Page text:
TGFβ pathways have also been targeted by gene therapy approaches. Gene transfer of Smad 7, an antagonist of TGFβ-1 signalling, prevented fibrosis in post-obstructed rat kidney.[263] Smad 7 was introduced the next day after ureteral ligation by a recombinant adenovirus vector combined with in vivo electroporation. Similar attempts have been made in pulmonary fibrosis. Nakao et al.[264] examined the effect of Smad 7 introduced by a recombinant human type 5 adenovirus vector on bleomycin-induced pulmonary fibrosis in mice. In this case, Smad 7 was given at the onset of lung injury by intratracheal injection, and mice were studied at 4 weeks. Levels of exogenous Smad 7 expression persisted until day 21 and significant attenuation in lung fibrosis by histology and collagen content was noted. Liu et al.[265] tested the effect of adenoviral-mediated transfection of soluble TGFβ-III receptor on airway fibrosis in a rat model of obliterative bronchiolitis. Topical gene transfections performed on day 5 after heterotopic allogeneic tracheal transplant lead to inhibition of airway fibrosis and obliteration.

Enhanced alveolar fibrinolytic activity may improve lung repair after injury and attenuate the fibrotic response. Sisson et al.[266] transferred the uPA gene to the lungs of mice injured by bleomycin. The human uPA cDNA was introduced 3 weeks after bleomycin instillation and mice were analysed 1 week later. Results showed a significant attenuation of pulmonary fibrosis by histology and collagen content.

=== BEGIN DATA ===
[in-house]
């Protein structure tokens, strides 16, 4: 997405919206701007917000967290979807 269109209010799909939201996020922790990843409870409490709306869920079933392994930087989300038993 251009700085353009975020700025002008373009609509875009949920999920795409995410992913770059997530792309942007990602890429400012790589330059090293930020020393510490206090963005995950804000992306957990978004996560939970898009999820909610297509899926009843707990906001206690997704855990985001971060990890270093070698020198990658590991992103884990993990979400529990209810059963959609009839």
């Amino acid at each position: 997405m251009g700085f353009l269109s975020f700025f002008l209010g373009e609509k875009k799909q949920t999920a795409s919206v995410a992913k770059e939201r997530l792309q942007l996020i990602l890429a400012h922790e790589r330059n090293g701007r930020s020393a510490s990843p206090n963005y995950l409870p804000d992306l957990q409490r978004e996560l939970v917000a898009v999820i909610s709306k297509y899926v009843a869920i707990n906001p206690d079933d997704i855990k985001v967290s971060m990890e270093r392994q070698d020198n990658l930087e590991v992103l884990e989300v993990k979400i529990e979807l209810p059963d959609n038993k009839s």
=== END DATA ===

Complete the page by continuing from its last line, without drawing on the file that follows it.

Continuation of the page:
In summary, gene therapy is yet another attractive future approach for fibrotic lung disorders. The obstacles to such therapy include the efficiency of gene transfer with the need for sustained expression of the transgene, safety of the vectors utilised and localisation of delivery.

5.2.10 Epigenetic Approaches

Antisense oligonucleotides are commonly used in vitro to down-regulate the expression of specific genes. Such approaches may also be effective in vivo. Decoy oligonucleotides that bind the Sp1 transcription factor inhibited collagen 1A2 promoter activity both in cultured fibroblasts and in vivo, in the skin of transgenic mice, which have integrated a mouse collagen 1A2 promoter/luciferase reporter gene construct.[267] Administration of adenovirus expressing an antisense mRNA complementary to the 3′ coding sequence of TGFβ-1 reduced the expression of TGFβ-1 and the activity of TGFβ-1 responsive genes.[268] This strategy has also been tested in vivo with encouraging results.

Antisense oligonucleotides against heat shock protein 47, a collagen-specific molecular chaperone, attenuated experimental glomerulonephritis.[269] In this study, antisense oligodeoxynucleotides were introduced into the left renal artery of rats treated simultaneously with anti-Thy-1 antibody which induces mesangiolysis followed by acute proliferative glomerulonephritis; a significant decrease in sclerotic lesions was associated with reduction in glomeruli expressing HSP47 and type I and III collagens.